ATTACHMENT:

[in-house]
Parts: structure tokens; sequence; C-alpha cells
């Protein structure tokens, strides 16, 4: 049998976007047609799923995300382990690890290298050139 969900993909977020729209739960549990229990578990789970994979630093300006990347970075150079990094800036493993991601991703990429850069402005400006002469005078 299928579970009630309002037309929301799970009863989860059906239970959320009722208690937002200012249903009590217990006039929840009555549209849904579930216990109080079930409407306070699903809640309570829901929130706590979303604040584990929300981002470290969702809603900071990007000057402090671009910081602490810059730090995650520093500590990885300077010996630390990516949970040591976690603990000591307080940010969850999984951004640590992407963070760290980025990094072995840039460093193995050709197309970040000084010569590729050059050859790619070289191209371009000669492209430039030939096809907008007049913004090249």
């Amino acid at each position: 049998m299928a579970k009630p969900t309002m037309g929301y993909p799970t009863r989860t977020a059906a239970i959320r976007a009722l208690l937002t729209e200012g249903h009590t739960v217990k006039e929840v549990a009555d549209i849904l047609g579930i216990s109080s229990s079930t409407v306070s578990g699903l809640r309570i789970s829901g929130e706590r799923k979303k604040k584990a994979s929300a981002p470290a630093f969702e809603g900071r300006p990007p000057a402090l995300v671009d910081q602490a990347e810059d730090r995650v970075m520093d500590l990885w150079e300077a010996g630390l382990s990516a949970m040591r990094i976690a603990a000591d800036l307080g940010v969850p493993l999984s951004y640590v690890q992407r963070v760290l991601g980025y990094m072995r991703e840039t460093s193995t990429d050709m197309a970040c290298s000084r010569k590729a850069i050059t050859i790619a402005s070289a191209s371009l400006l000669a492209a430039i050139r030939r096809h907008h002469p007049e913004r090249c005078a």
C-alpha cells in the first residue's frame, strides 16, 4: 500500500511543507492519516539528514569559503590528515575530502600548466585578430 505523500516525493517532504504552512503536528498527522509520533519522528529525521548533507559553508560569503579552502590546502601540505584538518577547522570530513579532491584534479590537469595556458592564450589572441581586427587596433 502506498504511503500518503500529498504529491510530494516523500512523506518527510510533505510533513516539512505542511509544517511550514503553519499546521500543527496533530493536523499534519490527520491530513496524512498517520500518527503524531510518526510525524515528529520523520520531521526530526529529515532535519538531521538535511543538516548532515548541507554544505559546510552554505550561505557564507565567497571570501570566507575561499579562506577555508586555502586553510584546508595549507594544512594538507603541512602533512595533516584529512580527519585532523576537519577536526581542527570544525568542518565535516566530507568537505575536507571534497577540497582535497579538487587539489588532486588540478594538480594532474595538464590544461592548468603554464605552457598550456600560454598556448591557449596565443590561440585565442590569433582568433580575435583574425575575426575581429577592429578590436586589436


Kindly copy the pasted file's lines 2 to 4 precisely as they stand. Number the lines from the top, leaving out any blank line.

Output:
Parts: structure tokens; sequence; C-alpha cells
């Protein structure tokens, strides 16, 4: 049998976007047609799923995300382990690890290298050139 969900993909977020729209739960549990229990578990789970994979630093300006990347970075150079990094800036493993991601991703990429850069402005400006002469005078 299928579970009630309002037309929301799970009863989860059906239970959320009722208690937002200012249903009590217990006039929840009555549209849904579930216990109080079930409407306070699903809640309570829901929130706590979303604040584990929300981002470290969702809603900071990007000057402090671009910081602490810059730090995650520093500590990885300077010996630390990516949970040591976690603990000591307080940010969850999984951004640590992407963070760290980025990094072995840039460093193995050709197309970040000084010569590729050059050859790619070289191209371009000669492209430039030939096809907008007049913004090249």
């Amino acid at each position: 049998m299928a579970k009630p969900t309002m037309g929301y993909p799970t009863r989860t977020a059906a239970i959320r976007a009722l208690l937002t729209e200012g249903h009590t739960v217990k006039e929840v549990a009555d549209i849904l047609g579930i216990s109080s229990s079930t409407v306070s578990g699903l809640r309570i789970s829901g929130e706590r799923k979303k604040k584990a994979s929300a981002p470290a630093f969702e809603g900071r300006p990007p000057a402090l995300v671009d910081q602490a990347e810059d730090r995650v970075m520093d500590l990885w150079e300077a010996g630390l382990s990516a949970m040591r990094i976690a603990a000591d800036l307080g940010v969850p493993l999984s951004y640590v690890q992407r963070v760290l991601g980025y990094m072995r991703e840039t460093s193995t990429d050709m197309a970040c290298s000084r010569k590729a850069i050059t050859i790619a402005s070289a191209s371009l400006l000669a492209a430039i050139r030939r096809h907008h002469p007049e913004r090249c005078a």